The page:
It’s rare that lawmakers pronounce legislation “dead,” but that’s just what Sen. Gary LeBeau and Rep. Chris Perone did on Thursday when they killed a proposal to tax home heating oil and propane.
An excise tax of 1.5 cents per gallon in the first year and up to 3.5 cents per gallon in the third year was going to be used to create an energy efficiency fund for homeowners who heat with oil or propane.
But the chairmen of the legislature’s Commerce Committee decided now was not the right time and declared the bill dead.
“Our job as legislators, and especially as committee chairs, is to have an open discussion with all stakeholders of an issue making their case, and then determine whether that legislation will improve our state’s economy,” Perone said. “In these tough economic times we decided that this bill would not be helpful to the citizens of our state and to the overall economy in Connecticut.”
They called the goal of creating an efficiency fund for about 650,000 consumers “laudable,” but decided it may have been more of a stick than a carrot when it comes to conservation.
“I don’t think Rep. Person or Sen. LeBeau intended to tax their constituents, but that’s what this legislation would have done,” Chris Herb, vice-president of Connecticut Energy Marketers Association, said Thursday.
LeBeau thanked the home heating oil dealers, who testified in support of energy conservation and efficiency but against the tax. LeBeau told them killing the bill will give them another chance to come to the table with solutions for creating an energy efficiency fund.
“The governor’s comprehensive energy plan had two options for supporting this much-needed fund: a state levy or a volunteer contribution from home heating oil dealers,” LeBeau said. “Now is the time for them [oil dealers] to stand up for the customers and the environment they say they care about.”
But Herb, who wasn’t quite ready to declare victory, said he thinks LeBeau may have missed the message they delivered earlier this week during a public hearing on the legislation.
“Without a government tax or program, our oil dealers have reduced consumption by 35 percent,” Herb said.
He said lawmakers need to stand up for their constituents who already contribute to these efficiency programs through their electricity bills.
The Connecticut Energy Efficiency Fund is supported by all Connecticut Light & Power and United Illuminating customers on their electricity bills through the “Combined Public Benefits Charge” and also by Connecticut Natural Gas, Southern Connecticut Gas Company, and Yankee Gas Services Company customers through a conservation charge included in their rates.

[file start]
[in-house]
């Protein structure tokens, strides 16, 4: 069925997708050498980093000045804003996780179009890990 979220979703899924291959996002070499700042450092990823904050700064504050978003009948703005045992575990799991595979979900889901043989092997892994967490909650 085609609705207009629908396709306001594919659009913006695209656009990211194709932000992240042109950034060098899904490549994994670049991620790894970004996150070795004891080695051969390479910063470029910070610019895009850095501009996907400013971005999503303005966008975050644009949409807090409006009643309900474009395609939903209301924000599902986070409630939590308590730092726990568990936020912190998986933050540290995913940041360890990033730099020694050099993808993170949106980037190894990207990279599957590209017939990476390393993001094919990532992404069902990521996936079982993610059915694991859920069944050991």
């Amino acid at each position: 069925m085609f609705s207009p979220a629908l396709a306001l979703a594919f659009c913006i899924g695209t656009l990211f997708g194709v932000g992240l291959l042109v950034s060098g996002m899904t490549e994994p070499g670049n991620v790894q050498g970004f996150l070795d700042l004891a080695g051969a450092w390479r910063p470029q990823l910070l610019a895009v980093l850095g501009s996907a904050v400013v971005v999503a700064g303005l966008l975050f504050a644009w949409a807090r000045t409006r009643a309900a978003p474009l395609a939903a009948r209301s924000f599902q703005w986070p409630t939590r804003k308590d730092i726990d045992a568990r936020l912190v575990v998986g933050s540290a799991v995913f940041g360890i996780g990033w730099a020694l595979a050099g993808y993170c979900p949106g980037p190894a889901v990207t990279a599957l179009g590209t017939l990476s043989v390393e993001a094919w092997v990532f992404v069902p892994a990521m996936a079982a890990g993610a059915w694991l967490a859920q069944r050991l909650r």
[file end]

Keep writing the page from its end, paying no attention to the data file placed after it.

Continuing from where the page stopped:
Currently, the electric utilities can only spend up to $500,000 per year to provide energy efficiency services to help fuel oil and propane consumers.
“These customers must also contribute a higher ‘co-pay’ to take advantage of the very popular and successful Home Energy Solutions program,” a representative of Connecticut Light & Power testified.
Herb said taxing home heating oil to create an efficiency fund would be a double tax on anyone who pays an electric bill and uses oil heat. He said it would not create the equal playing field lawmakers sought.
Herb also expressed concern that lawmakers would raid the fund when faced with a budget deficit. He said it’s more likely that the fund would be used for deficit mitigation and not conservation.
But environmentalists said the fund was necessary because the one created by the state as a stopgap measure following the depletion of federal stimulus funds expires on June 30. More than a dozen environmental groups testified in favor of the bill Tuesday.
Department of Energy and Environmental Protection Commissioner Daniel Esty also submitted testimony to the committee. He said that while there is some “cross-subsidization of program costs by electric customers,” a voluntary assessment to raise millions of dollars would be necessary “if the goal is to provide non-regulated fuel customers with the same kind of benefits now available to natural gas and electric customers.”
Leticia Colon of Energy Efficiencies Solutions said that if no fund for oil customers is created, then her industry — which conducts the energy audits through the Home Energy Solutions Program — will have to face job cuts.
“If no mechanism to fund oil-heated homes is agreed upon, our industry faces employees layoffs as a result of a diminished opportunity and loss of revenue for HVAC contractors, insulators, and window installers,” she said.
There are about 650,000 households in the state heating with oil or propane. That amounts to nearly 50 percent of the households in the state.
Herb said he looks forward to continuing to work on the issue with lawmakers.